“Wanted: Mary Poppins. Call HELP NOW. Must have own transportation and speak English.” I’ve seen this ad more than once placed by mothers seeking solutions to life’s problems. The trouble is that substitution method of motherhood just doesn’t work. Substitution is a great solution for certain algebra problems. Whole milk is almost as good as half and half in your coffee (but not quite). Fix-a-flat may just get you home. When it comes to motherhood, there is no substitute and quite honestly, there are no second chances. Our children need us to be there and we are fooling no one but ourselves to think that we don’t matter.
Suzanne Venker tackles the 7 Myths of Working Mothers head on. She begins with this fabulous quote by Michael Niziol:
“It takes immense character to be able to give without recognition, to put aside the trivial material needs that seem so pressed but in reality are so trivial, to have the clearness of mind and the strength of spirit to look at what really matters and to give of yourself to make another better. And so the next time you question why the fabric of society is continuing to unravel at the edges, ask yourself what the emotional, financial, and intellectual value of motherhood is.”
One of the problems in the culture is that many women think they must have it all now. To be honest, there are not enough hours in the day. Being someone else’s mother is a full-time job and this is precisely why cramming in another huge work commitment simply doesn’t work.
Statistics are inflated to show a greater number of “working mothers” than actually exists. Anyone who makes any amount of money is considered a “working mother.” I think my favorite response to the “working mother” as only the one who works for money is the joke about the father who asks what his wife does all day. One day, she didn’t lift a finger to cook or clean, stayed in bed and read. If you have small children, you know exactly what I’m talking about. There is no more destructive force in nature than a two year old on a mission. It’s why Bill Cosby once said, if he had an army of two year olds he could take over the world. Naturally, the house looked like a war zone when Dad got home. “What happened here today, he asks?” She replies, “Nothing. Absolutely nothing.”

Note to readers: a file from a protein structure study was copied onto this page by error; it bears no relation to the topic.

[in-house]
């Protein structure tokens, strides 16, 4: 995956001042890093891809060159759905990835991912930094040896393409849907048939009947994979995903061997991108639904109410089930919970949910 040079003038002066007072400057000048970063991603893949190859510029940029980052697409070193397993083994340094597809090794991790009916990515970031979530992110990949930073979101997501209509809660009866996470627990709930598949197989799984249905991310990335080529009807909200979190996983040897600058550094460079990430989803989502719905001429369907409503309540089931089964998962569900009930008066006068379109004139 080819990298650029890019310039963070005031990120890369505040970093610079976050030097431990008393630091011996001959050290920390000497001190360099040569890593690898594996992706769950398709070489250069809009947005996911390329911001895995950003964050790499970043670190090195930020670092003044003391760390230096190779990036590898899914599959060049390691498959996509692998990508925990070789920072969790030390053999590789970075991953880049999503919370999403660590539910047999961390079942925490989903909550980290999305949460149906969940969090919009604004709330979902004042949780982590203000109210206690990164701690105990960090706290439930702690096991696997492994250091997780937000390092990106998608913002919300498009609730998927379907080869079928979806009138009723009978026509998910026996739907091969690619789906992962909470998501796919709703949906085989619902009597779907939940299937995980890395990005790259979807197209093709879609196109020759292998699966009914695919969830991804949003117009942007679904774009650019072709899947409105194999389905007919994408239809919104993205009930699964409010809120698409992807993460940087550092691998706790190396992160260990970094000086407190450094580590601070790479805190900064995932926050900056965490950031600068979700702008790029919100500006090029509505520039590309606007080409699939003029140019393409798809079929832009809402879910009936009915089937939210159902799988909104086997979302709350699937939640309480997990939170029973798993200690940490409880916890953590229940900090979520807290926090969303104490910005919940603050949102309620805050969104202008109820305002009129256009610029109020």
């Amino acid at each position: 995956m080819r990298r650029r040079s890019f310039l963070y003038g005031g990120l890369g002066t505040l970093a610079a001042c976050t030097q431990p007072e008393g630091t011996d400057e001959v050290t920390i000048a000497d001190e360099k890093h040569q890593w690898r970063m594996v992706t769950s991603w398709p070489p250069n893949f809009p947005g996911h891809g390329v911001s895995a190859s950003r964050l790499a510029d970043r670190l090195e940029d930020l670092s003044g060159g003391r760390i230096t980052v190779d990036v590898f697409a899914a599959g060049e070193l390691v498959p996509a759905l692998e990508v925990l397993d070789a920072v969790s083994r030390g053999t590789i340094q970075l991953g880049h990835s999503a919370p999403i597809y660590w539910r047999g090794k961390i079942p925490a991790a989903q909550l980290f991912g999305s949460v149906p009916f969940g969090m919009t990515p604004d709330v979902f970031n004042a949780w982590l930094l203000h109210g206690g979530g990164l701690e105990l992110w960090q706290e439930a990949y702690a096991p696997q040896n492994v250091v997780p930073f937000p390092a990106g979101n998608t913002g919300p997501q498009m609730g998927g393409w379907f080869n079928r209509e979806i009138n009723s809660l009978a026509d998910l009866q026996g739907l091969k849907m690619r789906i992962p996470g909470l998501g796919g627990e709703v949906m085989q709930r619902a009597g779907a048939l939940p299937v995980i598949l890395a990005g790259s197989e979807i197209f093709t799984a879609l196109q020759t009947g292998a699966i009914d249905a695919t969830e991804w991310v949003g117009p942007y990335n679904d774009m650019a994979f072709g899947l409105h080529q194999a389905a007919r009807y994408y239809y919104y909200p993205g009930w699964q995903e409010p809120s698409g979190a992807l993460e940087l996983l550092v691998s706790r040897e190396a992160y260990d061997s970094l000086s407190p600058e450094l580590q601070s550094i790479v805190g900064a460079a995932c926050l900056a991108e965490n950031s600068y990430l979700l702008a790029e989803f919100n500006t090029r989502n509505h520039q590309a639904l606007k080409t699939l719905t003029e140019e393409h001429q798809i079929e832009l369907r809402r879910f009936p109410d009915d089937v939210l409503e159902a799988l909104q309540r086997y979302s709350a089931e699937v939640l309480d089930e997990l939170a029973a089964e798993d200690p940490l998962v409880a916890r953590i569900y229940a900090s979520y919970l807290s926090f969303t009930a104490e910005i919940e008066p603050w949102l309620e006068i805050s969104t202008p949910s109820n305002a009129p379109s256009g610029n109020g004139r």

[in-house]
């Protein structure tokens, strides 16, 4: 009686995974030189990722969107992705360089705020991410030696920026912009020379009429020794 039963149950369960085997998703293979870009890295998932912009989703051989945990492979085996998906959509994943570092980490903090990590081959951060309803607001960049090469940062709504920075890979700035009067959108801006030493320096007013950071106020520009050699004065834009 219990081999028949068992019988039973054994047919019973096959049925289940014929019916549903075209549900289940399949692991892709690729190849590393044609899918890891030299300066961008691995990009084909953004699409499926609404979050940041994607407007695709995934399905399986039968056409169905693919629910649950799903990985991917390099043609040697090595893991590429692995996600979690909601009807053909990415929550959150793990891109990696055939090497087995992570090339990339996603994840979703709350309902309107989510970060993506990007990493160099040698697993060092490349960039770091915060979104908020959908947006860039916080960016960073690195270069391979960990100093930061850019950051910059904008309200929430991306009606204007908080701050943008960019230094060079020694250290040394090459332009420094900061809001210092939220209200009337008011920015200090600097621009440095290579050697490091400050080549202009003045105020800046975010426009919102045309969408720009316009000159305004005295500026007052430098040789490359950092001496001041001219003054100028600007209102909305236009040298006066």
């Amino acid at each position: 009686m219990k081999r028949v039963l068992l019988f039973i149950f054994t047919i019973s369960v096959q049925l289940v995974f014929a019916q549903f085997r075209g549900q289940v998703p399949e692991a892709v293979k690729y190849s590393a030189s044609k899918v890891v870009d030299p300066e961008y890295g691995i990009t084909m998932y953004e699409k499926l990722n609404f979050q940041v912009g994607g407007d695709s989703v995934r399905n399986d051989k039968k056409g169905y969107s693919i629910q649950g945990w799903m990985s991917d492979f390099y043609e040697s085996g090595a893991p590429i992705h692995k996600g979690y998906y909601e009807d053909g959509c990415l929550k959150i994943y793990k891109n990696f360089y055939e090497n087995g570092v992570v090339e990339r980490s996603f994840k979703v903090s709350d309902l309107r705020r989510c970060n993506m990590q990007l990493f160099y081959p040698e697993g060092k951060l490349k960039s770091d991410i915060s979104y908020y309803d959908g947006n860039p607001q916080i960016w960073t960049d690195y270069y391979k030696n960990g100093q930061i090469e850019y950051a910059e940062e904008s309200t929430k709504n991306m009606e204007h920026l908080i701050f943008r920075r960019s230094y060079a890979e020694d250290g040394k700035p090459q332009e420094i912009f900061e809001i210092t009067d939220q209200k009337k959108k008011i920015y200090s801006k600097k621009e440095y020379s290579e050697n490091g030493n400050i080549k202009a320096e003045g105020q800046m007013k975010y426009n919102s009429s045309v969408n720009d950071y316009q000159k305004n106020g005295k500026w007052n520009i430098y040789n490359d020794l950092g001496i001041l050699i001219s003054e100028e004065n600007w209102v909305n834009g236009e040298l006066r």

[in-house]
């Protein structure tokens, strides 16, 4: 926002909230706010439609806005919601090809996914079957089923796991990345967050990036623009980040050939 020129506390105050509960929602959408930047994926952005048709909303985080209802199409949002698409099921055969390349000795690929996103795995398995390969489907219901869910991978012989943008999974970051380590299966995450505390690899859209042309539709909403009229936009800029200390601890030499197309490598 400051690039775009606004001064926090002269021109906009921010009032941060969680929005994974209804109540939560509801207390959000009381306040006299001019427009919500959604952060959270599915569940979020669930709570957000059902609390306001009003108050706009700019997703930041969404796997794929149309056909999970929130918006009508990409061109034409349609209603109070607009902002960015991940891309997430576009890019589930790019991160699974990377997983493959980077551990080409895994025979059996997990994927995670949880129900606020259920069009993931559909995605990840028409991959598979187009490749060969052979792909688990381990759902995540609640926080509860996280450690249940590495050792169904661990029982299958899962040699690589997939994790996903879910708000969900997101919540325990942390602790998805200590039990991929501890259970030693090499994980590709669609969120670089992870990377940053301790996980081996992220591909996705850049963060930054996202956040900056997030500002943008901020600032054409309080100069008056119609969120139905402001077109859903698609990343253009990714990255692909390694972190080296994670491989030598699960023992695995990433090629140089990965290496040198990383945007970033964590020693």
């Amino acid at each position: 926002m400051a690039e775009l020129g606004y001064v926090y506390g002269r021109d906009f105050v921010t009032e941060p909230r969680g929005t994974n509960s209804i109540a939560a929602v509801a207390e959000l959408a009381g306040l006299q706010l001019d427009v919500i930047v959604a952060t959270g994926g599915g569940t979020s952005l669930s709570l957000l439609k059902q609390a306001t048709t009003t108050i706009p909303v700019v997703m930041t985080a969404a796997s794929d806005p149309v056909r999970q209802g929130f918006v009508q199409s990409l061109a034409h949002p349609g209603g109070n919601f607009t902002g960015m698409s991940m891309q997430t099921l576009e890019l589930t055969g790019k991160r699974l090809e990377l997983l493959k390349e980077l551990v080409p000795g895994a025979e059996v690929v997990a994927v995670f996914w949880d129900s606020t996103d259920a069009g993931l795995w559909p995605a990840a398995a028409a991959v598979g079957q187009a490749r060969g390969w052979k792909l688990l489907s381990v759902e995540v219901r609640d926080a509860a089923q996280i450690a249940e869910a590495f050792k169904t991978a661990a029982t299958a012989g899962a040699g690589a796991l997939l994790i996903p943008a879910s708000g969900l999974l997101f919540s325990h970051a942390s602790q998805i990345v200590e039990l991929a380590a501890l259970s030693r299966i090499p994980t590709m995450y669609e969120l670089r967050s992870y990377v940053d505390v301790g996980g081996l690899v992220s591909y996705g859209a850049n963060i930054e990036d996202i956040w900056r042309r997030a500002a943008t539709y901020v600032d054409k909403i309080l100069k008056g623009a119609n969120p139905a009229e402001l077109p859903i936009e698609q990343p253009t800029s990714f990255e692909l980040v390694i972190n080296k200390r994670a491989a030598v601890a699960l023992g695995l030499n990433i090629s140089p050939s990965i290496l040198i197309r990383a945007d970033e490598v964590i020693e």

Venker also lets out a couple of well kept secrets. Kids are fun and mothers have fun when they get together.
Venker also points out that “our generation does not embrace sacrifice. The practice of doing for others, of finding personal satisfaction in helping others, is foreign to us. We have been taught that immediate gratification–whether in the form of a paycheck, a pat on the back or the ability to do what we want, when we want–is the only way to be happy. But as Sir Wilfred Grenfell once said, ‘Real joy comes not from ease or riches or from the praise of men, but from doing something worthwhile.'”
Nor does day care promote independence, which springs from stability. The single greatest feat of a newborn is emotional attachment. How does this happen if Mom is not there? How sad that some mothers have to come to this realization when their baby calls someone else, “Mommy.” Worse yet is one case I know of where the mother, a physician, purposefully changes her nanny every six months so her children do not become attached to anyone.
Societal issues, as always, have so much to do with how we perceive the culture. Venker illustrates these issues. There are things in life that are more important than money. We live in a divorce ridden culture that prompts women to know how to take care of themselves, lest they be destitute. The sad irony of all this is, of course, that the stress a second job causes to marriage may well be a self-fulfilling prophecy.
Mary Poppins is one of my favorite children’s movies. She sings like an angel, she’s cheerful and in her own gentle way she makes all the of the Banks family realize the importance of what they have. The trouble, of course, is that Mary Poppins is just a movie character. Reality is different. Real children need real Moms who there with them everyday. Children instinctively clue into the fact of whether or not we think they are worth our time. The days may sometimes be long but the years are short. One day we will blink and realize they’re all grown up.
To purchase 7 Myths of Working Mothers: Why Children and (Most) Careers Just Don’t Mix, click here.
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